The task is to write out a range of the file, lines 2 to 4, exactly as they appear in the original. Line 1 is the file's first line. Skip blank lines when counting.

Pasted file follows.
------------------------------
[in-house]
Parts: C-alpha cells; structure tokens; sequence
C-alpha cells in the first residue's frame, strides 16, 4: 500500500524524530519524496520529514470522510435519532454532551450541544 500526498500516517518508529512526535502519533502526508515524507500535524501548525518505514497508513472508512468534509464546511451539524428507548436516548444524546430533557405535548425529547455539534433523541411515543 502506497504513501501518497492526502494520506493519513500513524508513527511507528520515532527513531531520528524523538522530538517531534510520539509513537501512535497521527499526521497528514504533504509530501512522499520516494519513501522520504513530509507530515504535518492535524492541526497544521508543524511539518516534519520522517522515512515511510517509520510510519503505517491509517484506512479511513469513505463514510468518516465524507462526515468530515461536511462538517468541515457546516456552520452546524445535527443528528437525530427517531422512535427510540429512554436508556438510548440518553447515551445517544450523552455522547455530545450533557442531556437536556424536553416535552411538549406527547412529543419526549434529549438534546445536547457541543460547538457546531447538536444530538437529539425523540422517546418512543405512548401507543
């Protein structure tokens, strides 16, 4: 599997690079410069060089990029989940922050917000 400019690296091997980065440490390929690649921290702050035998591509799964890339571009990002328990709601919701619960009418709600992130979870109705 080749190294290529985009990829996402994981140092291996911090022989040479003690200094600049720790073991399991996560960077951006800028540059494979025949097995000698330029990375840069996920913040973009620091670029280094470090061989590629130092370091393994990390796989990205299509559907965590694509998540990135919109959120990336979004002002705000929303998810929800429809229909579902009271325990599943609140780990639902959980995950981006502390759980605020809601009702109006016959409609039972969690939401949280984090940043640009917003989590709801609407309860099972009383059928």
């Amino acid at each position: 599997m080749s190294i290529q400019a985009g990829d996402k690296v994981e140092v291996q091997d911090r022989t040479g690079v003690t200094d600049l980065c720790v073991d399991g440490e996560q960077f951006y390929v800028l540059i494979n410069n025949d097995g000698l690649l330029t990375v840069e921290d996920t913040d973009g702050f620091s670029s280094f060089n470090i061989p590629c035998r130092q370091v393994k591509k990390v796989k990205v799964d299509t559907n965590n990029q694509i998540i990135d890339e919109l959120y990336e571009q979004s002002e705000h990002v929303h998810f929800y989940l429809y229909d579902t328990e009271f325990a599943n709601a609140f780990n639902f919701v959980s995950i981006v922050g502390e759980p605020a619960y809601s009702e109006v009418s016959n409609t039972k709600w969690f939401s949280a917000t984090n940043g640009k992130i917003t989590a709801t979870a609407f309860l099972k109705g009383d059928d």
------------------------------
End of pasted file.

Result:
Parts: C-alpha cells; structure tokens; sequence
C-alpha cells in the first residue's frame, strides 16, 4: 500500500524524530519524496520529514470522510435519532454532551450541544 500526498500516517518508529512526535502519533502526508515524507500535524501548525518505514497508513472508512468534509464546511451539524428507548436516548444524546430533557405535548425529547455539534433523541411515543 502506497504513501501518497492526502494520506493519513500513524508513527511507528520515532527513531531520528524523538522530538517531534510520539509513537501512535497521527499526521497528514504533504509530501512522499520516494519513501522520504513530509507530515504535518492535524492541526497544521508543524511539518516534519520522517522515512515511510517509520510510519503505517491509517484506512479511513469513505463514510468518516465524507462526515468530515461536511462538517468541515457546516456552520452546524445535527443528528437525530427517531422512535427510540429512554436508556438510548440518553447515551445517544450523552455522547455530545450533557442531556437536556424536553416535552411538549406527547412529543419526549434529549438534546445536547457541543460547538457546531447538536444530538437529539425523540422517546418512543405512548401507543
């Protein structure tokens, strides 16, 4: 599997690079410069060089990029989940922050917000 400019690296091997980065440490390929690649921290702050035998591509799964890339571009990002328990709601919701619960009418709600992130979870109705 080749190294290529985009990829996402994981140092291996911090022989040479003690200094600049720790073991399991996560960077951006800028540059494979025949097995000698330029990375840069996920913040973009620091670029280094470090061989590629130092370091393994990390796989990205299509559907965590694509998540990135919109959120990336979004002002705000929303998810929800429809229909579902009271325990599943609140780990639902959980995950981006502390759980605020809601009702109006016959409609039972969690939401949280984090940043640009917003989590709801609407309860099972009383059928």